The corrected video ~ignal wlth or without the highlighting ~eature activated, produce~ an output 2S which can be u~ed to drive a video display monitor via a display driver.
7. D~pl~y Dr~v r The Figure 1 video signal proce~sing system 200 further includes a di~play driving means 244 for driving a video display in response to the corrected video signal. The display driving means include~ a first output mean~ 246 for outputting the corrected video signal from the detecting means 218 in an analog composite format, such as the NTSC format or the PAL format. The flrst output means 246 can be ``" ~1~8~8 PATENT
Attorney Docket No. 1093094-1 any conventional device for converting a digital 4-2:2 format video signal to an analog co~posite signal. `~-The display driving means 244 further includes s a second output means 248 for outputting the corrected video signal from the detecting means in a component format. The second output means 248 receives the corrected video signal from the highlighting means, and depending on the editor's sèlection via th~ control}er means 216, thi~ video signal can selectively include the highlighting information described previously. The second output means includes a triple digital-to-analog converter `~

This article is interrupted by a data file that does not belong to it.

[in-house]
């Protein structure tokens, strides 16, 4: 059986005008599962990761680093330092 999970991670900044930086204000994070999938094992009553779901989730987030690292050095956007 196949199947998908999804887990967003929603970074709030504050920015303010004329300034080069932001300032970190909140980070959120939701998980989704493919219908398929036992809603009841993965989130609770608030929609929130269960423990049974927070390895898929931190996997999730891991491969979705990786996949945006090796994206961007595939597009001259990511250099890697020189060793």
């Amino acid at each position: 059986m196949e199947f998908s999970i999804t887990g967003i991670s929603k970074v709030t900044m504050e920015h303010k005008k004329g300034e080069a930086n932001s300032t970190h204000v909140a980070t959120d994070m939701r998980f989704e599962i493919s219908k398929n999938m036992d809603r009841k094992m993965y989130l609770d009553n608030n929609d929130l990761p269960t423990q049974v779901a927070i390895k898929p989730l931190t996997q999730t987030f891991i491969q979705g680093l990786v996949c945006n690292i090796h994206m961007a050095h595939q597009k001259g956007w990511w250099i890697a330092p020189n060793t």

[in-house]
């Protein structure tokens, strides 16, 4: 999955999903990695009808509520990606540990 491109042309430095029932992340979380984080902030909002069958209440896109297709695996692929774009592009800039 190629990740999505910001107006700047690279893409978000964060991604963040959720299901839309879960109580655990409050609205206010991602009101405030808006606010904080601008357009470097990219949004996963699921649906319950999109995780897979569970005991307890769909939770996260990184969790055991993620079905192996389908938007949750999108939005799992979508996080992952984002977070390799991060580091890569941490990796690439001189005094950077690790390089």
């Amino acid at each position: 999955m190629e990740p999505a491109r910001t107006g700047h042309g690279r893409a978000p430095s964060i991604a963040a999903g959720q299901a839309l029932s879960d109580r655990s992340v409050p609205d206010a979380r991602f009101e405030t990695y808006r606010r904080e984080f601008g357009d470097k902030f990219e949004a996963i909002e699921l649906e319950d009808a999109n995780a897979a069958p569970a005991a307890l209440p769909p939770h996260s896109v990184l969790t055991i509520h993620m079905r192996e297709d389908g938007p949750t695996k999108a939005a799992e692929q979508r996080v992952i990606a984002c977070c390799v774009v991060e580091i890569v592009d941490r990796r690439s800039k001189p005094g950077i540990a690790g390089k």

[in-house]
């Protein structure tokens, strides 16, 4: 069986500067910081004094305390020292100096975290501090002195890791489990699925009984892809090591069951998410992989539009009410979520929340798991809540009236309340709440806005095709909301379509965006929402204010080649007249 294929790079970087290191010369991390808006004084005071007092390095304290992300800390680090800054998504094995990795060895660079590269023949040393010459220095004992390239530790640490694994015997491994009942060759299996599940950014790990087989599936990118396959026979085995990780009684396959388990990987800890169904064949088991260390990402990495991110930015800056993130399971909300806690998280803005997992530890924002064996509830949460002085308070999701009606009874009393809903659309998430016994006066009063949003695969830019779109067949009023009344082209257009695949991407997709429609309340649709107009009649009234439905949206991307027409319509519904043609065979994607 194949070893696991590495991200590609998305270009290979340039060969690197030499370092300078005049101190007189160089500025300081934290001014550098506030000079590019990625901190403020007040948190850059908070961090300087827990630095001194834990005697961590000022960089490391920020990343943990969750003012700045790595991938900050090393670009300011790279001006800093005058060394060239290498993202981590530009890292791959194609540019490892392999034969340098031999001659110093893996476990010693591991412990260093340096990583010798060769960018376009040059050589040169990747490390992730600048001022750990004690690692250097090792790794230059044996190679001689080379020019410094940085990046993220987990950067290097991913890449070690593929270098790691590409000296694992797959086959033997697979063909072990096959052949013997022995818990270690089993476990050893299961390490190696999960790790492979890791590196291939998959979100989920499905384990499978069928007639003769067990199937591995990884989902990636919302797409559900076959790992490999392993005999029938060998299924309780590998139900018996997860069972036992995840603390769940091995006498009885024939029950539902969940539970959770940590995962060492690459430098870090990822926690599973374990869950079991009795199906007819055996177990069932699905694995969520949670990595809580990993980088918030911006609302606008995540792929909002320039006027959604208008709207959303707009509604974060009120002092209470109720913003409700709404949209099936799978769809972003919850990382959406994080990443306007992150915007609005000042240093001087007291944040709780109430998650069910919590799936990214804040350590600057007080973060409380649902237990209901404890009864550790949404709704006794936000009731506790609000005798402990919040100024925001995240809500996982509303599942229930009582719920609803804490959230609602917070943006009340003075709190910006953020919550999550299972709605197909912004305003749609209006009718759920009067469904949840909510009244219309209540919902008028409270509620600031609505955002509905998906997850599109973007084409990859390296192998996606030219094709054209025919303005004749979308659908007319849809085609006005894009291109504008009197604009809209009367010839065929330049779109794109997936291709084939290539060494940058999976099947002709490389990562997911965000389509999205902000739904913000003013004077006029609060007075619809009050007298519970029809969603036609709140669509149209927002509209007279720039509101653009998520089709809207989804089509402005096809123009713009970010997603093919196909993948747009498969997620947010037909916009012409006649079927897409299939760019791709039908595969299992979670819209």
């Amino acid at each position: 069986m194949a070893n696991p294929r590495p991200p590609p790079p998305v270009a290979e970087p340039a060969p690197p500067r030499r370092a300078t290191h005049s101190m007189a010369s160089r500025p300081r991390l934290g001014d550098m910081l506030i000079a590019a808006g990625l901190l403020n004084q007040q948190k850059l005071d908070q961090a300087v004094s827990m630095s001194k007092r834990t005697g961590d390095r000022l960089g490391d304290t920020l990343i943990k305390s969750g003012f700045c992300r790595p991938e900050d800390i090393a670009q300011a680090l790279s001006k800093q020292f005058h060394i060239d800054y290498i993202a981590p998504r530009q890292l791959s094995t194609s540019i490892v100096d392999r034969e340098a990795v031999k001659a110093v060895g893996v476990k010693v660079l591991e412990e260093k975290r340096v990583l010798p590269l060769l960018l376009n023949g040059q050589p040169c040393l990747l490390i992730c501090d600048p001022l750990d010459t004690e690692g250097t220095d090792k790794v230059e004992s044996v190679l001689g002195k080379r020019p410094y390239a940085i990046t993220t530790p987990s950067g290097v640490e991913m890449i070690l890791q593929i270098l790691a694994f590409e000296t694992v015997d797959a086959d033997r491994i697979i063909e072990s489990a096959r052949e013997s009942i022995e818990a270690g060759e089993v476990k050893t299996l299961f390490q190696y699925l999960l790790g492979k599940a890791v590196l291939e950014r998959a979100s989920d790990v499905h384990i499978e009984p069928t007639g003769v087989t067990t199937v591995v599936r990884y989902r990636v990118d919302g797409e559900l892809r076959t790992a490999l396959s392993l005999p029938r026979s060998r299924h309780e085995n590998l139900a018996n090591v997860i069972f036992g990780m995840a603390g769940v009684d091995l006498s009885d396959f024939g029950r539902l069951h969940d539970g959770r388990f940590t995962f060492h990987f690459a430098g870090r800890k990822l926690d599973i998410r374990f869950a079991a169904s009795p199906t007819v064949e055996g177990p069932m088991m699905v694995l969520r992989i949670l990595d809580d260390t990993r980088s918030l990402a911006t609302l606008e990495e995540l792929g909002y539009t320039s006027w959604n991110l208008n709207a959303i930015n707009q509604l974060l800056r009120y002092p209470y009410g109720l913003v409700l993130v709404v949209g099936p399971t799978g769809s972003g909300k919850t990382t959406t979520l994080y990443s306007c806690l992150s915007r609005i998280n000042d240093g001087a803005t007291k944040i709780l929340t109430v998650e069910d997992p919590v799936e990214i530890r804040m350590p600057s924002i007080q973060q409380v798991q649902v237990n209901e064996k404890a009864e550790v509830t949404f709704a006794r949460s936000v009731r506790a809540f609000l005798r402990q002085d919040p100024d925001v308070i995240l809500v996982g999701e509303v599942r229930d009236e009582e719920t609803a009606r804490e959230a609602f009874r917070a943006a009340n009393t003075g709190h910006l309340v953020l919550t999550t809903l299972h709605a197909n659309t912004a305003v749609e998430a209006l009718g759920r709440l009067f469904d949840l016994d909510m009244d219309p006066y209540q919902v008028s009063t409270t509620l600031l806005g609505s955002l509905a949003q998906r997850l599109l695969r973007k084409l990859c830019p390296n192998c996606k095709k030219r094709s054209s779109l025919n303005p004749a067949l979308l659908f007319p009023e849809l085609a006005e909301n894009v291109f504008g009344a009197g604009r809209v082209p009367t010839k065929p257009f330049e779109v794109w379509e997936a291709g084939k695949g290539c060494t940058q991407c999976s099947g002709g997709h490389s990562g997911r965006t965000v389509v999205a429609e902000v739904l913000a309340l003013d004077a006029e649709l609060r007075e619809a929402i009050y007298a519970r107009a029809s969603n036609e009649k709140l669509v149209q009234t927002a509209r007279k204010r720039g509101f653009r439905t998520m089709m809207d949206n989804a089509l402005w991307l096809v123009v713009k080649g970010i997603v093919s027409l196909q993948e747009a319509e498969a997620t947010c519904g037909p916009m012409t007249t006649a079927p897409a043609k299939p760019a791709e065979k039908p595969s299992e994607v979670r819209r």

for driving a video display monitor. For example, -lS the output from the triple digital-to-analog converter can be used to directly drive an analog compor.ent monitor.
Th~ ability of the display driving means to provide both component and composite outputs from the system 200 provides the editor enhanced ~lexibility in nitoring a video signal received by the system 200. For example, the compo~ite video signal produced rrOm the rlr~t output means 246 can be used to drive a composite monitor and/or can be 2S used to drive an oscilloscope for monitoring characteristics of the analog composite waveform.